Exercise is good medicine that, not only, slows down stress-related aging at the cellular level and helps to reduce a man's prostate cancer risks, and lowers a woman's chances of developing endometrial cancer by as much as 30 percent, according to a new study.
Scientists arrived at that number based on an analysis of 14 previous studies that showed how exercise lowered a woman's odds of endometrial cancer, ranging from 20-40 percent. Although one study documented how vigorous 20-minute exercise sessions five days a week cut a female patient's risk of endometrial cancer by 20 percent, researchers shied away from making any blanket recommendations about exercise intensity or duration.
Experts weren't nearly as shy, however, in warning women about the health problems associated with being sedentary. In this dose-responsive analysis, a women who devoted at least nine hours each day to sitting doubled her chances of fighting endometrial cancer during her lifetime.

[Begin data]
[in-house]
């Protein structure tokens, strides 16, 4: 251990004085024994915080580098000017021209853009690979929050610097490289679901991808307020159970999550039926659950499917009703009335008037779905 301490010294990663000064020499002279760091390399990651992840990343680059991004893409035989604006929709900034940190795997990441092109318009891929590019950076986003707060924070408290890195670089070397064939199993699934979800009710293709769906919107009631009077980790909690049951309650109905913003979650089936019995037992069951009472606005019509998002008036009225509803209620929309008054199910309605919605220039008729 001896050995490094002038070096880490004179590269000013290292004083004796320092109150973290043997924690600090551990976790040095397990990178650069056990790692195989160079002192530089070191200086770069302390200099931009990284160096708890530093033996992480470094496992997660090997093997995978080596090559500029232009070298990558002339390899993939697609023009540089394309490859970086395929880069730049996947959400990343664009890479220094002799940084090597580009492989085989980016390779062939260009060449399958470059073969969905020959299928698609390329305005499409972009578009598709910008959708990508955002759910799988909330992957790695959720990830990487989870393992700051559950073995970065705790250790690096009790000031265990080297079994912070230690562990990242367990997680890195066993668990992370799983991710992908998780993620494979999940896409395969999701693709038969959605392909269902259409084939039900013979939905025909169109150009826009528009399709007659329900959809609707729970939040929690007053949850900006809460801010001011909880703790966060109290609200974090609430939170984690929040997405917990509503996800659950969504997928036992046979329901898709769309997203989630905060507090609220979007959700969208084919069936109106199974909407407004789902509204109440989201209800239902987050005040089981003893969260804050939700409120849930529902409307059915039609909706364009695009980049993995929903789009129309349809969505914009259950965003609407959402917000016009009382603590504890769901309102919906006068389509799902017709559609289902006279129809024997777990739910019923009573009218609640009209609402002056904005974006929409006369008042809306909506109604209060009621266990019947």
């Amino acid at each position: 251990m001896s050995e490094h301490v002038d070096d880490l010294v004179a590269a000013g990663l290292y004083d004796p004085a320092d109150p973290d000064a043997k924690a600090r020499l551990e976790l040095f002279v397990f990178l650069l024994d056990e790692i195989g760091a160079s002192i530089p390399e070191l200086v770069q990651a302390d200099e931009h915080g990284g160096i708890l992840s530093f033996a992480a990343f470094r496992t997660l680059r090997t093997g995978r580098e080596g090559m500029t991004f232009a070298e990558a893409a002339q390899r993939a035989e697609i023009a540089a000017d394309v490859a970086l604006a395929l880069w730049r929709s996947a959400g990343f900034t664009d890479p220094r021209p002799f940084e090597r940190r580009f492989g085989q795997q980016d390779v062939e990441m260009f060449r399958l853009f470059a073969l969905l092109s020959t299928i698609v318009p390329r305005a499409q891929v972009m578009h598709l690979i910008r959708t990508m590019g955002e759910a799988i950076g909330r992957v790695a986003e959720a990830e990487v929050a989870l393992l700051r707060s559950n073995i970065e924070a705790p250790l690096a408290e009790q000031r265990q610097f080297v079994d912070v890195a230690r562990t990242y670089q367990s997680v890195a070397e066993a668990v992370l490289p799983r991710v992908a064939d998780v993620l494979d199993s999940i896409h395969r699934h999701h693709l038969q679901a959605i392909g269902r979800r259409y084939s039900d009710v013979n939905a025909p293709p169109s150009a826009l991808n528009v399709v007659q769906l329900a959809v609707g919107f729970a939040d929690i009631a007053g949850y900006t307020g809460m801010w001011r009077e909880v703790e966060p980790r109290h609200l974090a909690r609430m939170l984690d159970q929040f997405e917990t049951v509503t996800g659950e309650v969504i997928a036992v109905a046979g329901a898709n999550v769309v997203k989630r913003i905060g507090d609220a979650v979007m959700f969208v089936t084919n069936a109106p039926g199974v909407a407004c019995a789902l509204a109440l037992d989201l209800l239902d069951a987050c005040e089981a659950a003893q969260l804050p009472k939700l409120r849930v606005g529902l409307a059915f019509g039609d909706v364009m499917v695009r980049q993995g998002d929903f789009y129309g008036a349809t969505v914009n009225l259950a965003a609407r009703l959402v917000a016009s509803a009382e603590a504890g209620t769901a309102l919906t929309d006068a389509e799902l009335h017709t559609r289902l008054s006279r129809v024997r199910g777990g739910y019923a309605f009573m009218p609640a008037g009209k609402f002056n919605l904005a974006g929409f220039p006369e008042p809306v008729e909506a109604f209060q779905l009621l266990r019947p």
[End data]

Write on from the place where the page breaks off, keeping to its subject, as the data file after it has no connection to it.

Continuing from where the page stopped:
With colder weather on the way, it's best for your health to get started on an exercise program sooner rather than later.
British Journal of Cancer, Vol. 103, No. 7, p. 933-938, September 28, 2010 Free Full Text Study
USA Today October 1, 2010